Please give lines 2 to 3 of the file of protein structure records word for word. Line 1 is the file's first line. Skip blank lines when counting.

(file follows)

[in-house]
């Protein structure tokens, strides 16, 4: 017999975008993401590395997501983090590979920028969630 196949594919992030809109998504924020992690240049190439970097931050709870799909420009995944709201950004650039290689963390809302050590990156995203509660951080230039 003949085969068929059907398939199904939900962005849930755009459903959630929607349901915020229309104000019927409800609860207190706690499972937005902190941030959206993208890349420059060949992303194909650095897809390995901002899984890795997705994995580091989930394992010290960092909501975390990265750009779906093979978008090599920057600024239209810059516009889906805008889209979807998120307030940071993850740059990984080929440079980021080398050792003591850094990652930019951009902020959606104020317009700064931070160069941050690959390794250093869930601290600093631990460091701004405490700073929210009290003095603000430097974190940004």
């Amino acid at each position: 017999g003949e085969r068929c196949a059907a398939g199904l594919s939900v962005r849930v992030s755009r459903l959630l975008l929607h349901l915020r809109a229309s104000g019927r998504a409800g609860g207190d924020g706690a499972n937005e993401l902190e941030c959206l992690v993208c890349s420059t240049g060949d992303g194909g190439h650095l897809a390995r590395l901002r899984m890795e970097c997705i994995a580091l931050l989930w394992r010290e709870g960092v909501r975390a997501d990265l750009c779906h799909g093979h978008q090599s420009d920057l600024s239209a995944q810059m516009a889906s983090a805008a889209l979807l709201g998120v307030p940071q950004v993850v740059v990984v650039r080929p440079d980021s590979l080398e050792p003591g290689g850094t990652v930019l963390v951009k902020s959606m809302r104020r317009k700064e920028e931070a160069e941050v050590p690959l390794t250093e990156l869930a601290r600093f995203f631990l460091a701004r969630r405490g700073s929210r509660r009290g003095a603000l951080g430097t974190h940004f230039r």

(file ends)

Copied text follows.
């Protein structure tokens, strides 16, 4: 017999975008993401590395997501983090590979920028969630 196949594919992030809109998504924020992690240049190439970097931050709870799909420009995944709201950004650039290689963390809302050590990156995203509660951080230039 003949085969068929059907398939199904939900962005849930755009459903959630929607349901915020229309104000019927409800609860207190706690499972937005902190941030959206993208890349420059060949992303194909650095897809390995901002899984890795997705994995580091989930394992010290960092909501975390990265750009779906093979978008090599920057600024239209810059516009889906805008889209979807998120307030940071993850740059990984080929440079980021080398050792003591850094990652930019951009902020959606104020317009700064931070160069941050690959390794250093869930601290600093631990460091701004405490700073929210009290003095603000430097974190940004």
């Amino acid at each position: 017999g003949e085969r068929c196949a059907a398939g199904l594919s939900v962005r849930v992030s755009r459903l959630l975008l929607h349901l915020r809109a229309s104000g019927r998504a409800g609860g207190d924020g706690a499972n937005e993401l902190e941030c959206l992690v993208c890349s420059t240049g060949d992303g194909g190439h650095l897809a390995r590395l901002r899984m890795e970097c997705i994995a580091l931050l989930w394992r010290e709870g960092v909501r975390a997501d990265l750009c779906h799909g093979h978008q090599s420009d920057l600024s239209a995944q810059m516009a889906s983090a805008a889209l979807l709201g998120v307030p940071q950004v993850v740059v990984v650039r080929p440079d980021s590979l080398e050792p003591g290689g850094t990652v930019l963390v951009k902020s959606m809302r104020r317009k700064e920028e931070a160069e941050v050590p690959l390794t250093e990156l869930a601290r600093f995203f631990l460091a701004r969630r405490g700073s929210r509660r009290g003095a603000l951080g430097t974190h940004f230039r």